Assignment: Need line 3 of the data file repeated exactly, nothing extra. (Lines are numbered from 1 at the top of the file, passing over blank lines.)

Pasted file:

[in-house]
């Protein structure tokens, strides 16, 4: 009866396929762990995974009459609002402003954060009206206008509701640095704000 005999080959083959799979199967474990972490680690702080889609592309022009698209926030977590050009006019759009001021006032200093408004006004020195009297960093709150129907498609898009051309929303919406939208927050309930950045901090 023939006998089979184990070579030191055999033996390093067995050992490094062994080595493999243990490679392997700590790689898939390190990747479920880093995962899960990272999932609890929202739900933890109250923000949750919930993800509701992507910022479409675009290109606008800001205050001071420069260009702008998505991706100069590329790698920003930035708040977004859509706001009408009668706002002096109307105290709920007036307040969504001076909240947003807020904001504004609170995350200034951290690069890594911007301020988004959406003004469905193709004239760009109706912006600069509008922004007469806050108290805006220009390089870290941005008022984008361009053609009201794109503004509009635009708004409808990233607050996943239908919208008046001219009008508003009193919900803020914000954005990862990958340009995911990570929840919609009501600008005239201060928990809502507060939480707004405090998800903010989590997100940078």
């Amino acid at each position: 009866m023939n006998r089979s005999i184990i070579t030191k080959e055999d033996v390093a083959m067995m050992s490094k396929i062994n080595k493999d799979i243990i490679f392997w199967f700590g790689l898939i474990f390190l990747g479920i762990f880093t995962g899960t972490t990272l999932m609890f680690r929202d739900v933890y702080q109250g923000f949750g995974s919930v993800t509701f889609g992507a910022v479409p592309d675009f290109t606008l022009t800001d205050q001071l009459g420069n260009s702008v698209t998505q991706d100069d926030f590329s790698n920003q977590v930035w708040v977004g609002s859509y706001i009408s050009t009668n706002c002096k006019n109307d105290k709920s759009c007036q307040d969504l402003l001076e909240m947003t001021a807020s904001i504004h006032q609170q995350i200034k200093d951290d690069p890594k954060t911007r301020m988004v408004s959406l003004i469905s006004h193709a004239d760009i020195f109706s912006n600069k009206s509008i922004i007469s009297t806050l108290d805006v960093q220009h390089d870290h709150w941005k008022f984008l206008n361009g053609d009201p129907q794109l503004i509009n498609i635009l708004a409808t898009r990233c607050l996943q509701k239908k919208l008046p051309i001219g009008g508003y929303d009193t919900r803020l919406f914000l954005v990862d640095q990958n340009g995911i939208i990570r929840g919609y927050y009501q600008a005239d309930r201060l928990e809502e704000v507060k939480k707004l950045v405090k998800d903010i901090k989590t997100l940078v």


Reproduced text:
């Amino acid at each position: 009866m023939n006998r089979s005999i184990i070579t030191k080959e055999d033996v390093a083959m067995m050992s490094k396929i062994n080595k493999d799979i243990i490679f392997w199967f700590g790689l898939i474990f390190l990747g479920i762990f880093t995962g899960t972490t990272l999932m609890f680690r929202d739900v933890y702080q109250g923000f949750g995974s919930v993800t509701f889609g992507a910022v479409p592309d675009f290109t606008l022009t800001d205050q001071l009459g420069n260009s702008v698209t998505q991706d100069d926030f590329s790698n920003q977590v930035w708040v977004g609002s859509y706001i009408s050009t009668n706002c002096k006019n109307d105290k709920s759009c007036q307040d969504l402003l001076e909240m947003t001021a807020s904001i504004h006032q609170q995350i200034k200093d951290d690069p890594k954060t911007r301020m988004v408004s959406l003004i469905s006004h193709a004239d760009i020195f109706s912006n600069k009206s509008i922004i007469s009297t806050l108290d805006v960093q220009h390089d870290h709150w941005k008022f984008l206008n361009g053609d009201p129907q794109l503004i509009n498609i635009l708004a409808t898009r990233c607050l996943q509701k239908k919208l008046p051309i001219g009008g508003y929303d009193t919900r803020l919406f914000l954005v990862d640095q990958n340009g995911i939208i990570r929840g919609y927050y009501q600008a005239d309930r201060l928990e809502e704000v507060k939480k707004l950045v405090k998800d903010i901090k989590t997100l940078v």